Caption: Figure 2 A 19-year-old male sustained a right knee dislocation, with a complete common peroneal nerve palsy confirmed with electrodiagnostic studies. He failed to show clinical improvement for 3 months and was indicated for open exploration. A, A curvelinear incision is designed with a z-plasty at the popliteal crease to prevent scar contracture. B, A wide dissection is performed identifying the common peroneal (black arrow), tibial (#), and sural (*) nerves. C, A neuroma-in-continuity (black arrow) is identified in the common peroneal nerve. D, The neuroma is resected, and cable grafting with sural nerve autograft is performed. (Images courtesy of Robert M. Szabo, M.D.)
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Igor Immerman, M.D., was a chief resident in the Department of Orthopaedic Surgery, NYU Langone Medical Center, Hospital for Joint Diseases, New York, New York, and is currently a fellow at the Department of Orthopaedic Surgery, Hadassah Hospital Medical Center, Jerusalem, Israel. Andrew E. Price, M.D., is Clinical Associate Professor of Orthopaedic Surgery at NYU Langone Medical Center, Hospital for Joint Diseases, New York, New York. John A. I. Grossman M.D., F.A.C.S., is Clinical Associate Professor of Orthopaedic Surgery at NYU Langone Medical Center, Hospital for Joint Diseases, New York, New York. Israel Alfonso, M.D., is Professor of Neurology at Florida International University Wertheim College of Medicine, Miami, Florida.
Correspondence: Igor Immerman, M.D., 8940 North Kendall Drive, Suite 904-E, Miami, Florida 33176; igor.immerman.md@ gmail.com.
Immerman I, Price AE, Alfonso I, Grossman JAI. Lower extremity nerve trauma. Bull Hosp Jt Dis. 2014;72(1):43-52.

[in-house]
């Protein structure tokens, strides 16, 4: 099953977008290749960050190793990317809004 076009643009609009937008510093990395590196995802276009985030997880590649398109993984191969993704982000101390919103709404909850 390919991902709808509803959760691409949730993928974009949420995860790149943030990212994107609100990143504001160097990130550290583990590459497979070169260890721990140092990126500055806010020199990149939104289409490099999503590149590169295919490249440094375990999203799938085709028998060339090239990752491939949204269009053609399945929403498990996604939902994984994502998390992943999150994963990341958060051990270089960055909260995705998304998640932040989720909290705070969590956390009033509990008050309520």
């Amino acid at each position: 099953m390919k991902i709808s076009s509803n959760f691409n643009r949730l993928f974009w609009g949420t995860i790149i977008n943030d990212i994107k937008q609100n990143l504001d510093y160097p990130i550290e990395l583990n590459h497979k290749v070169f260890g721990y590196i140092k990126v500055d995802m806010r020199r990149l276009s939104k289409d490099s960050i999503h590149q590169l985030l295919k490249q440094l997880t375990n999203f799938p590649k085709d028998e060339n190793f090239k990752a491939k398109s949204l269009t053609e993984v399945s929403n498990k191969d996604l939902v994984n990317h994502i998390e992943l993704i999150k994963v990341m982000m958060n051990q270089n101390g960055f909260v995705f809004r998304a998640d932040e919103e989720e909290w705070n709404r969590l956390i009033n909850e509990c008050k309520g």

Table 1 Nerve Injury Classifications Prognosis for Sunderland Spontaneous Seddon Grade Grade Structures Injured Recovery Neuropraxia 1 Myelin Full Axonotmesis 2 Myelin, Axons Functional 3 Myelin, Axons, Endoneurium Incomplete 4 Myelin, Axons, Endoneurium, None Perineurium Neurotmesis 5 Myelin, Axons, Endoneurium, None Perineurium, Epineurium Table 2 MRC Grades of Muscle Strength Grade Motor Function 0 No movement or contraction 1 Trace movement or fasciculations 2 Active motion with gravity eliminated 3 Active motion against gravity only 4 Active motion against some resistance 5 Full strength Table 3 Summary of Incidences of Lower Extremity Nerve Injuries Traumatic Iatrogenic Femoral Nerve Acetabulum THA overall: 0.13% fractures: 0.55% THA--Anterolateral approach: 2.3% Sciatic Nerve Acetabulum fractures Acetabulum fracture and hip dislocations: surgery: 1% to 3% 7.9% to 75% * Primary THA: 0.16% THA for DDH: 5.2% Revision THA: 3.2% Hip arthroscopy: 1.7% Common Tibial plateau HTO: 4.9% Peroneal Nerve fractures: 1% to 3% Primary TKA: 0.3% to 1.3% Knee dislocations: 10% to 75% Tibial Nerve Tibial fractures: 0.5% Knee arthroscopy: < 0.004%
Please note: Illustration(s) are not available due to copyright restrictions.
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|Author:||Immerman, Igor; Price, Andrew E.; Alfonso, Israel; Grossman, John A.I.|
|Publication:||Bulletin of the NYU Hospital for Joint Diseases|
|Date:||Jan 1, 2014|